I wrote an article earlier that said the strike may have been averted, because the studios may give one of the big items the WGA wants. (More residuals and profits.) Of course, it all comes down to bargaining, but why did the WGA still go ahead and vote to approve a strike (90% of members voted yes)?
Again, leverage. If studios think a strike could happen, not only will movies be hurt, but television shows especially, which require scripts written by Guild members (reality TV doesn't count).
I think the studios may accept more of the WGA's terms if they fear a strike could happen, which would deal a blow to TV and film production. I don't want to think of what would happen in a matter of months (if not weeks) to my favorite shows like Heroes and 24. Same with the shows you all love and watch. Not to mention movies going into production; there's a real possibility Transformers 2 and G.I. Joe may not hit the cameras if scripts aren't fully ready to go. (Then again, some may argue for that!)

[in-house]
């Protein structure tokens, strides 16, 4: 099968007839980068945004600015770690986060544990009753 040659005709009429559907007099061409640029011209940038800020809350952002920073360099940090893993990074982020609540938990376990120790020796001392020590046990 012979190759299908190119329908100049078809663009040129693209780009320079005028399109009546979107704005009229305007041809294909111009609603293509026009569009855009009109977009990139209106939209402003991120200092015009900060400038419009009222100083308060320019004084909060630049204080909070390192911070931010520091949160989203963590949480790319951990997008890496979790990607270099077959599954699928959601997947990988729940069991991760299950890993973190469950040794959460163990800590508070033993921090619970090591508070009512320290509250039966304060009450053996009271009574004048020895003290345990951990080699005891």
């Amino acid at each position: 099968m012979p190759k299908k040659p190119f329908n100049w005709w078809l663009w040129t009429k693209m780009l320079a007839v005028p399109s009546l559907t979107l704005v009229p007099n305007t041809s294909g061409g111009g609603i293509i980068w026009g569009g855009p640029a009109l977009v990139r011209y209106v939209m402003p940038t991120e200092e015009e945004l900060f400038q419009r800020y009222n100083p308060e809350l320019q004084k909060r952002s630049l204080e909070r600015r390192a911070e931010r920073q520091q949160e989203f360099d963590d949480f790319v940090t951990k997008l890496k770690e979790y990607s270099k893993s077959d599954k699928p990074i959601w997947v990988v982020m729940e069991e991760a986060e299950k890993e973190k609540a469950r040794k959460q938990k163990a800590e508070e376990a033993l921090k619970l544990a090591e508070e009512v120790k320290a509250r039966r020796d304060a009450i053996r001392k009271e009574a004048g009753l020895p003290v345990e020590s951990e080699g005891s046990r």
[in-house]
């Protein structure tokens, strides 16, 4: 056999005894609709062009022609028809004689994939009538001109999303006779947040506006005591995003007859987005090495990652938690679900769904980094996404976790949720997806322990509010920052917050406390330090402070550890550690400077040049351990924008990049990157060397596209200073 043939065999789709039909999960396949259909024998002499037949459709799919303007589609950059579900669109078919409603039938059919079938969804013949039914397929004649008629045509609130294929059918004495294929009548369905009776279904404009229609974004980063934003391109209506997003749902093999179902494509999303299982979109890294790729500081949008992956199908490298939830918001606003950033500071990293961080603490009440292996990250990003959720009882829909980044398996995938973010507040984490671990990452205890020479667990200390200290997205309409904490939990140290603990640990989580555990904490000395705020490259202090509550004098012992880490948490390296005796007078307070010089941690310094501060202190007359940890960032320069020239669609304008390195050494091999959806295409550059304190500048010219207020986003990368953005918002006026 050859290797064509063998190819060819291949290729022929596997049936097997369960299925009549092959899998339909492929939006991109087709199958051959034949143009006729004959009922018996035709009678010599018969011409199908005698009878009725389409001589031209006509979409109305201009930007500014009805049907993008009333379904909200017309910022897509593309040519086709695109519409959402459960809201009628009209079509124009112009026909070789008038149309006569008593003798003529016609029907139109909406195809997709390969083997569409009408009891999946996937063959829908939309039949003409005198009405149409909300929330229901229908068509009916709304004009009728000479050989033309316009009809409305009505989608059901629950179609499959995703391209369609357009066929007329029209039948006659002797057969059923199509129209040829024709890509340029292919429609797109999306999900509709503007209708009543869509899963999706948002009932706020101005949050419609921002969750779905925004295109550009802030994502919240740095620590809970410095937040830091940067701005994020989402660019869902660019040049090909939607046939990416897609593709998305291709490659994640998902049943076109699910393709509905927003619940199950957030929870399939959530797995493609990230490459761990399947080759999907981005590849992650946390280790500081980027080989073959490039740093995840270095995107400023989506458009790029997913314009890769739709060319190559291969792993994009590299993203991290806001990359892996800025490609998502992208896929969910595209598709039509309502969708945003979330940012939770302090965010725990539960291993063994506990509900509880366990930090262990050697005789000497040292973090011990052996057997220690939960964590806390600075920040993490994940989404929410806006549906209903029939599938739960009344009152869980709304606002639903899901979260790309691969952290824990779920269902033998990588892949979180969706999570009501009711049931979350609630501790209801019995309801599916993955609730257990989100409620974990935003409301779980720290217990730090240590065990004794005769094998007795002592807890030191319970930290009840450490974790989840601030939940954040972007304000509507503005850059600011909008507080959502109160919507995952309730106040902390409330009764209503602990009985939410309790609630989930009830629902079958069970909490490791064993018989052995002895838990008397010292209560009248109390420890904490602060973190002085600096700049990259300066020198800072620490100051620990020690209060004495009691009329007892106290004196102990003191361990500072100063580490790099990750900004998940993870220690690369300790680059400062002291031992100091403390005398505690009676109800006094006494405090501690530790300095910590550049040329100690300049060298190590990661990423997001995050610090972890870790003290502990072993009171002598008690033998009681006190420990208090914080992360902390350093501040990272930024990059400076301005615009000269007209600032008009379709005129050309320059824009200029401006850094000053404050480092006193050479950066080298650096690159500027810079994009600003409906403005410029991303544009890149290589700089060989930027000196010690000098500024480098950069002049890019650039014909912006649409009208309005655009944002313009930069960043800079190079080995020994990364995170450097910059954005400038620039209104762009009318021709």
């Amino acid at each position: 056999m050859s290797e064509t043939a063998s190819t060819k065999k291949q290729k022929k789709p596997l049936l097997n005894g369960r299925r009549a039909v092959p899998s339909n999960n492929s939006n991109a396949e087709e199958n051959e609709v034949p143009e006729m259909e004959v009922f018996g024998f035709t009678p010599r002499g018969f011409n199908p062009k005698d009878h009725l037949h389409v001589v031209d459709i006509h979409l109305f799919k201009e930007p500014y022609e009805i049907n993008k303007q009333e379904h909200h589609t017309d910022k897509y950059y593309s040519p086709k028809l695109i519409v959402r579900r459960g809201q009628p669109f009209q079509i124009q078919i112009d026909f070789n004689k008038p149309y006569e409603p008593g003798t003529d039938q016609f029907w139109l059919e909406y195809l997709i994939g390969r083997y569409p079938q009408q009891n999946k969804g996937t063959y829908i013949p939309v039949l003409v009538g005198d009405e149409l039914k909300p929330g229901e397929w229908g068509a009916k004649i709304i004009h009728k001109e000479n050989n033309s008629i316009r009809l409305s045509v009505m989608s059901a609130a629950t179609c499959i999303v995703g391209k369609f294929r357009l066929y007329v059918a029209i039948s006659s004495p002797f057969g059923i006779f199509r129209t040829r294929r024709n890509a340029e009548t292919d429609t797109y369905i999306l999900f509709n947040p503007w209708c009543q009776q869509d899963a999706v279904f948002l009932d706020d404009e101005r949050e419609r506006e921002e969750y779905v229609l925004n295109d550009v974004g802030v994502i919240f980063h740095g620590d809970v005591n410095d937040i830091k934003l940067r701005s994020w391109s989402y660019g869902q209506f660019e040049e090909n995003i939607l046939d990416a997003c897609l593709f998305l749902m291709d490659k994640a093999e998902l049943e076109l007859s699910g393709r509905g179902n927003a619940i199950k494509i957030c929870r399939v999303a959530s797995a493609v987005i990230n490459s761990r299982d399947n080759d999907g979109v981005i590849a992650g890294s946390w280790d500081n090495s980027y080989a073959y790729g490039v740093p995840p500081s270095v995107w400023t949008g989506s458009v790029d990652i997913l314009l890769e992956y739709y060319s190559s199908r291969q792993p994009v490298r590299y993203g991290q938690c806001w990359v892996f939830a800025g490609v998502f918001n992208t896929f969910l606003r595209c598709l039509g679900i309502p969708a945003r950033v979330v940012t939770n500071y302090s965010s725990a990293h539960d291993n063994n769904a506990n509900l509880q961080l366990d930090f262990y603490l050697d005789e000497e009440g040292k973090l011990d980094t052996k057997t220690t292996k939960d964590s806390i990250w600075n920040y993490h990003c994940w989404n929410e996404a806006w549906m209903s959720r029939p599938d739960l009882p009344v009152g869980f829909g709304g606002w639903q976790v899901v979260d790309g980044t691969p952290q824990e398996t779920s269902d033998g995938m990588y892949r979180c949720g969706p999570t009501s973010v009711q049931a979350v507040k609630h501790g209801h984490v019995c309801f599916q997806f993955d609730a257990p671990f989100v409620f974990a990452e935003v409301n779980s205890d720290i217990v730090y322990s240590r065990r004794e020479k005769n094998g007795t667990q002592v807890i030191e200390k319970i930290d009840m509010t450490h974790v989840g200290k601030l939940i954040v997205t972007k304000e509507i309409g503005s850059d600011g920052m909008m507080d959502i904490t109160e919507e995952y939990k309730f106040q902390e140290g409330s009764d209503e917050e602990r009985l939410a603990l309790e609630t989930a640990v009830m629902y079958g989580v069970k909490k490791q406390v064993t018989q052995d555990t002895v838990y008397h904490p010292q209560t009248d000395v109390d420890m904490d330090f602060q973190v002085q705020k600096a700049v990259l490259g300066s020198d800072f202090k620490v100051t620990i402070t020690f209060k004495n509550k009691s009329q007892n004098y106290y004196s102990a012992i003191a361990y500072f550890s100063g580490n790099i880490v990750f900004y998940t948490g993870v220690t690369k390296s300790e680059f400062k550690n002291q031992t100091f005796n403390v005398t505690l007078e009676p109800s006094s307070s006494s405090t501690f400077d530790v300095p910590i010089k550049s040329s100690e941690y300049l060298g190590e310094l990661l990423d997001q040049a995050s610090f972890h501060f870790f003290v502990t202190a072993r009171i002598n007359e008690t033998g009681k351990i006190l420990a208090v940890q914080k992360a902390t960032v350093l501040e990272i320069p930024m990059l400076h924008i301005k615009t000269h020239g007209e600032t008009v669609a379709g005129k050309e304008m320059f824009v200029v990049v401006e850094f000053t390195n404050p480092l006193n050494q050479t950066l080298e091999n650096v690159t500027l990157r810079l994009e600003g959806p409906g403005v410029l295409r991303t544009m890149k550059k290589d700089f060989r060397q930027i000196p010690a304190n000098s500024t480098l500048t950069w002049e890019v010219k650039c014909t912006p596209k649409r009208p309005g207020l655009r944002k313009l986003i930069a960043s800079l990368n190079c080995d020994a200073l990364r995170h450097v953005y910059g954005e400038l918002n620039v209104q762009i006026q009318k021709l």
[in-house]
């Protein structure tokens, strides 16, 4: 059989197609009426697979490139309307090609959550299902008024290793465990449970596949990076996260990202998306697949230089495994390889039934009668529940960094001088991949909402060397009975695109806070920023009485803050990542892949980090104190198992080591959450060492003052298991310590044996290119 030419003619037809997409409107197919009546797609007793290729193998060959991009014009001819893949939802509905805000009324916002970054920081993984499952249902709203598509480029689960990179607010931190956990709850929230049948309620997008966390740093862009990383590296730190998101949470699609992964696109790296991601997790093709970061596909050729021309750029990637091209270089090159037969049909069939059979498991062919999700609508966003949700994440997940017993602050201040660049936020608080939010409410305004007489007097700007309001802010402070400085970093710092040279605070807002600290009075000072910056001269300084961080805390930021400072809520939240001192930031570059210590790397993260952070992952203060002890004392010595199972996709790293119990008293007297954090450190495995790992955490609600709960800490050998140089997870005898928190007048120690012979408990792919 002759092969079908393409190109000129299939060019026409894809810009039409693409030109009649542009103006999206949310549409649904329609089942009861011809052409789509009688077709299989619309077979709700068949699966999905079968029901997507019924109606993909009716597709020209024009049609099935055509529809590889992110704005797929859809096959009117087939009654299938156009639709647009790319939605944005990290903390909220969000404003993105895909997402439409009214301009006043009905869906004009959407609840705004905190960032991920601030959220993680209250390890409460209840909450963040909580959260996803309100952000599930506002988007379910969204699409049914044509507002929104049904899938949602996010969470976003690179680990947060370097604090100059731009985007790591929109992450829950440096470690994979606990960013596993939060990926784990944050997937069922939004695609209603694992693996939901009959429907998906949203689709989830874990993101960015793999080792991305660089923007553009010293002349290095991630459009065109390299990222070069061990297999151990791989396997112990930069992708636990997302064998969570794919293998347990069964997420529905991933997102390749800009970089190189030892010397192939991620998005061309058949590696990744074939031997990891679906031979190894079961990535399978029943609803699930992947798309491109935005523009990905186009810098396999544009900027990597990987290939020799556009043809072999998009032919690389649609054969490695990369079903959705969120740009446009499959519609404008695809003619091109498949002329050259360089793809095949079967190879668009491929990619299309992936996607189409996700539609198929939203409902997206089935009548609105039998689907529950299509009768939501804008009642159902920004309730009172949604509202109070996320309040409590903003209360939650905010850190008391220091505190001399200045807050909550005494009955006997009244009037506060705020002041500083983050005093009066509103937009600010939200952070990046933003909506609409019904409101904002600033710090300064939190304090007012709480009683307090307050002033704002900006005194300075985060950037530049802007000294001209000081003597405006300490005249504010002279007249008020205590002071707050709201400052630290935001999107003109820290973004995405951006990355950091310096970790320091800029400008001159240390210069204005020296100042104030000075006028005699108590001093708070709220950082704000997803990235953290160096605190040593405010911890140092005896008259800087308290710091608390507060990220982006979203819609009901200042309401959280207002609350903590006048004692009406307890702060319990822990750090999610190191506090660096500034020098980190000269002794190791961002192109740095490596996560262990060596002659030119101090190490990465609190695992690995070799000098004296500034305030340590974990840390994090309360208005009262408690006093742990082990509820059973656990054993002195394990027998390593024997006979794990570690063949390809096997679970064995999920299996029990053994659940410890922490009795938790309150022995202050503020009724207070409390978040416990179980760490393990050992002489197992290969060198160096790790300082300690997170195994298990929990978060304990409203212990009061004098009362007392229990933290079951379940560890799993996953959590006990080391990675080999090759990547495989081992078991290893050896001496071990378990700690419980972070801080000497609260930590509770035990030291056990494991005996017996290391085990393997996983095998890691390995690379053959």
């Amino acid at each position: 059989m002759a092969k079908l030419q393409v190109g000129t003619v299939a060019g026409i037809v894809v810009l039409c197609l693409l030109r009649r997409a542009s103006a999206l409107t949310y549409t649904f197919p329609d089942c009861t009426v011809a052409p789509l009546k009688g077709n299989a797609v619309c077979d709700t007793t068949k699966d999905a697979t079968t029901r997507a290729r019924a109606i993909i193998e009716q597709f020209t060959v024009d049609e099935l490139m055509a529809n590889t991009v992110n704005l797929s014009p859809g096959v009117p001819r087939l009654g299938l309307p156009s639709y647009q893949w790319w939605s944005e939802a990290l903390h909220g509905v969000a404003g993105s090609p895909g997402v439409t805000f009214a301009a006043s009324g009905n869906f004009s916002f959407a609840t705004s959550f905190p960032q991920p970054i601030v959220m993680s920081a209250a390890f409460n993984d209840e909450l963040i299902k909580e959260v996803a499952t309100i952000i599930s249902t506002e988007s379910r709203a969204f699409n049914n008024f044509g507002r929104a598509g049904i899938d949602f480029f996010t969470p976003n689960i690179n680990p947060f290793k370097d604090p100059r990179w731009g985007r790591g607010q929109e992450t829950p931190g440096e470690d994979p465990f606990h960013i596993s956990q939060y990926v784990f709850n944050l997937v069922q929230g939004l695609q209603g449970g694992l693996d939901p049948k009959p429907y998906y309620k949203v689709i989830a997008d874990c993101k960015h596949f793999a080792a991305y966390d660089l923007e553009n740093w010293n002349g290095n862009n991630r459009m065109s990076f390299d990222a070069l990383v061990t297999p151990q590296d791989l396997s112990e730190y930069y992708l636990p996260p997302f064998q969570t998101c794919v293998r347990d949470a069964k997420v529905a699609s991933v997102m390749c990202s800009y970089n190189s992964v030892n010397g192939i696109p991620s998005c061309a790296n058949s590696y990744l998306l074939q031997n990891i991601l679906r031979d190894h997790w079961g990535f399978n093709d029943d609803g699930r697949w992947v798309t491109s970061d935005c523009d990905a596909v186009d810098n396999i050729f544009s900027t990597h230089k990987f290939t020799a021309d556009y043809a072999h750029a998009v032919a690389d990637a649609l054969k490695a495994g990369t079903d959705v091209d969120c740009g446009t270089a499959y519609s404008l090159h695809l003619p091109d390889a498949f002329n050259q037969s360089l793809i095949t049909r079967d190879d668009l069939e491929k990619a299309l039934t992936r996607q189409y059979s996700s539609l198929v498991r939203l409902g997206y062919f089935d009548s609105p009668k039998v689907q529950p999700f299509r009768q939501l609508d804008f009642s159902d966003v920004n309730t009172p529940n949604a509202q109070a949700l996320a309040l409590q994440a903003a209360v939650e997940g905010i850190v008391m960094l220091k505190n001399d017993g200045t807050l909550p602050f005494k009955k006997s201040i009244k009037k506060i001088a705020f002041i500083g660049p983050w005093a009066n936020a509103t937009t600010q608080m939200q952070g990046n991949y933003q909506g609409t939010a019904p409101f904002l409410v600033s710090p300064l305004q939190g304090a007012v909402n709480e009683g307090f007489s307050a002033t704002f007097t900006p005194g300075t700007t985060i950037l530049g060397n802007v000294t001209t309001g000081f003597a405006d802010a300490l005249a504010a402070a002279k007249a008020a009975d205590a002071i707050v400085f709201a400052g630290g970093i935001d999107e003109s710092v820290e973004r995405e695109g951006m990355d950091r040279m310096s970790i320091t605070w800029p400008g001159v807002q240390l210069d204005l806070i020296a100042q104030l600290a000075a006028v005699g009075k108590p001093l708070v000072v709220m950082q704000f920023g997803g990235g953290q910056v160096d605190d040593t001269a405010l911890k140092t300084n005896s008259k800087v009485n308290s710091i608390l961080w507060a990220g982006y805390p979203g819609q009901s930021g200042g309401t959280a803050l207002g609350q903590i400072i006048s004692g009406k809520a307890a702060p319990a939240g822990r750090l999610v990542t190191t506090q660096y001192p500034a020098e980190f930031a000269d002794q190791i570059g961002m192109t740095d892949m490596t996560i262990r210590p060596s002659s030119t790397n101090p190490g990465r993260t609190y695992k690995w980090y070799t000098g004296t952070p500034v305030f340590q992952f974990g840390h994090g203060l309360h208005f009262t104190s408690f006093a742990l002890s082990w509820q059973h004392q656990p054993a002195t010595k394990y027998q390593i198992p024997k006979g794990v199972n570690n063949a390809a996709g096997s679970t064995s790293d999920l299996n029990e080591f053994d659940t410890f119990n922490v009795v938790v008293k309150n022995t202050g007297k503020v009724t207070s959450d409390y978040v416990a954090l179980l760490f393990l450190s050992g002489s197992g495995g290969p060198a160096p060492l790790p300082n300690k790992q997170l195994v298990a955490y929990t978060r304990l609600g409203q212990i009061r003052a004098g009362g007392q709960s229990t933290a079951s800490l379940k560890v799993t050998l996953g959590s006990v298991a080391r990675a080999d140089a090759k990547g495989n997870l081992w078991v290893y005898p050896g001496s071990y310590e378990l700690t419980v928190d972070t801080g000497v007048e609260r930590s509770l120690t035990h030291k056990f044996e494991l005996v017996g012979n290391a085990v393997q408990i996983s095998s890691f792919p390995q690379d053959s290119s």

More details as they come in.
Source: Yahoo! (and AP)
A good read is Deadline Hollywood Daily's analysis, which I think covers quite a bit of the story.